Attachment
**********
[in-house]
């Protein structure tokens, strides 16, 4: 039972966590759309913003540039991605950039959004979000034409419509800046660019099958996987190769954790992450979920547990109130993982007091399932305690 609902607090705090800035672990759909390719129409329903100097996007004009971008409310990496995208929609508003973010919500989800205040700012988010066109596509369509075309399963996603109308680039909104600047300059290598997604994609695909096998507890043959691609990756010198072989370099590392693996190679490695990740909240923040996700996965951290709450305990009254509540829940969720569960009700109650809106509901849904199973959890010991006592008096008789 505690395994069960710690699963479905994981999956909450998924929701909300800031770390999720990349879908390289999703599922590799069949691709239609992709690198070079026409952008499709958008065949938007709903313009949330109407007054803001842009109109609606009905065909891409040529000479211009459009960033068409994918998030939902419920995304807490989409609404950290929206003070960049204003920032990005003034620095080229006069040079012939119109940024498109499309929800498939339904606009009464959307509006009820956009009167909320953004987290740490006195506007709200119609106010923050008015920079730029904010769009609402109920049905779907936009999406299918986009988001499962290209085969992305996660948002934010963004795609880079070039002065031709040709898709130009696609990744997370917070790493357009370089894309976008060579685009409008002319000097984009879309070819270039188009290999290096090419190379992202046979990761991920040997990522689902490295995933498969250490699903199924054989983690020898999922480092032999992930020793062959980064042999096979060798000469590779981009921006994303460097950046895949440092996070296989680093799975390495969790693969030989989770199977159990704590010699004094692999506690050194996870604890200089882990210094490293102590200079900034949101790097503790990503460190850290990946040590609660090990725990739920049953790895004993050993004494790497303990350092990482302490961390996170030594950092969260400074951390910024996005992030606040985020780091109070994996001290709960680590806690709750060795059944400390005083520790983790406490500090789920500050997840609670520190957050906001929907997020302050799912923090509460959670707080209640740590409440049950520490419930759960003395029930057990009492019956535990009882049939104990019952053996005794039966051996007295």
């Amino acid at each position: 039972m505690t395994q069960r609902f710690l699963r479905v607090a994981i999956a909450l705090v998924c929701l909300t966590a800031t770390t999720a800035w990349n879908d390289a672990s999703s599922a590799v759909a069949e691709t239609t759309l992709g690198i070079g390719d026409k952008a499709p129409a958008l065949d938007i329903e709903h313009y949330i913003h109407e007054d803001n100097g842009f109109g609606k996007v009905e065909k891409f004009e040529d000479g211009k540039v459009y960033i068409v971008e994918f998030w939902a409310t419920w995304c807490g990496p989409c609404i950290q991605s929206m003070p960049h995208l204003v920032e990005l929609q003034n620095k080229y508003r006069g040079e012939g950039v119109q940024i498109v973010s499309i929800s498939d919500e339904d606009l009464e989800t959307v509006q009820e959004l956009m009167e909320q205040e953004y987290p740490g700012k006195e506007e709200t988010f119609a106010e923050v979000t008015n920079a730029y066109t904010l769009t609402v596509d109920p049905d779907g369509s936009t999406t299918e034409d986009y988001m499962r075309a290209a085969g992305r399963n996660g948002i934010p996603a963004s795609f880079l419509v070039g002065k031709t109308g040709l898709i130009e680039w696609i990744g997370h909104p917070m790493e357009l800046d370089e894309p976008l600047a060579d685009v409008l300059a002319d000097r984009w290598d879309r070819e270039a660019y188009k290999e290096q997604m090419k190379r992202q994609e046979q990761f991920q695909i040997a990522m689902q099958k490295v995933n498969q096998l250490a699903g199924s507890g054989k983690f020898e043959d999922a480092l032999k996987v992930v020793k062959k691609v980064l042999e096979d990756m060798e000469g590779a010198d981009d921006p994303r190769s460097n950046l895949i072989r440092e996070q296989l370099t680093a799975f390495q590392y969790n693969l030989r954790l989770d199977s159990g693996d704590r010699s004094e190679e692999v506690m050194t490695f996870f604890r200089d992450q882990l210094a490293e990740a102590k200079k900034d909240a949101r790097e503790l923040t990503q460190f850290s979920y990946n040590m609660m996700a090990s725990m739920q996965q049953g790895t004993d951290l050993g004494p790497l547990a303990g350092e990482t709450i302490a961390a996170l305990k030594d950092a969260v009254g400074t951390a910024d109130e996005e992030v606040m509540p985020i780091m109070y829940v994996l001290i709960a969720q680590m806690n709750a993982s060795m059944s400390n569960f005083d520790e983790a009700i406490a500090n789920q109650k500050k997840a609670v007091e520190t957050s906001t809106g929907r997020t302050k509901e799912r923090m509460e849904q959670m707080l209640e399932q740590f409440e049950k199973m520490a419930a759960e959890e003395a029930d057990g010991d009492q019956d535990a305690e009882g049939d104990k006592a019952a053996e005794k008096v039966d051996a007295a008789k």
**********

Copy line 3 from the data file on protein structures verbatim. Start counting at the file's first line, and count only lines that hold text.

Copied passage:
């Amino acid at each position: 039972m505690t395994q069960r609902f710690l699963r479905v607090a994981i999956a909450l705090v998924c929701l909300t966590a800031t770390t999720a800035w990349n879908d390289a672990s999703s599922a590799v759909a069949e691709t239609t759309l992709g690198i070079g390719d026409k952008a499709p129409a958008l065949d938007i329903e709903h313009y949330i913003h109407e007054d803001n100097g842009f109109g609606k996007v009905e065909k891409f004009e040529d000479g211009k540039v459009y960033i068409v971008e994918f998030w939902a409310t419920w995304c807490g990496p989409c609404i950290q991605s929206m003070p960049h995208l204003v920032e990005l929609q003034n620095k080229y508003r006069g040079e012939g950039v119109q940024i498109v973010s499309i929800s498939d919500e339904d606009l009464e989800t959307v509006q009820e959004l956009m009167e909320q205040e953004y987290p740490g700012k006195e506007e709200t988010f119609a106010e923050v979000t008015n920079a730029y066109t904010l769009t609402v596509d109920p049905d779907g369509s936009t999406t299918e034409d986009y988001m499962r075309a290209a085969g992305r399963n996660g948002i934010p996603a963004s795609f880079l419509v070039g002065k031709t109308g040709l898709i130009e680039w696609i990744g997370h909104p917070m790493e357009l800046d370089e894309p976008l600047a060579d685009v409008l300059a002319d000097r984009w290598d879309r070819e270039a660019y188009k290999e290096q997604m090419k190379r992202q994609e046979q990761f991920q695909i040997a990522m689902q099958k490295v995933n498969q096998l250490a699903g199924s507890g054989k983690f020898e043959d999922a480092l032999k996987v992930v020793k062959k691609v980064l042999e096979d990756m060798e000469g590779a010198d981009d921006p994303r190769s460097n950046l895949i072989r440092e996070q296989l370099t680093a799975f390495q590392y969790n693969l030989r954790l989770d199977s159990g693996d704590r010699s004094e190679e692999v506690m050194t490695f996870f604890r200089d992450q882990l210094a490293e990740a102590k200079k900034d909240a949101r790097e503790l923040t990503q460190f850290s979920y990946n040590m609660m996700a090990s725990m739920q996965q049953g790895t004993d951290l050993g004494p790497l547990a303990g350092e990482t709450i302490a961390a996170l305990k030594d950092a969260v009254g400074t951390a910024d109130e996005e992030v606040m509540p985020i780091m109070y829940v994996l001290i709960a969720q680590m806690n709750a993982s060795m059944s400390n569960f005083d520790e983790a009700i406490a500090n789920q109650k500050k997840a609670v007091e520190t957050s906001t809106g929907r997020t302050k509901e799912r923090m509460e849904q959670m707080l209640e399932q740590f409440e049950k199973m520490a419930a759960e959890e003395a029930d057990g010991d009492q019956d535990a305690e009882g049939d104990k006592a019952a053996e005794k008096v039966d051996a007295a008789k």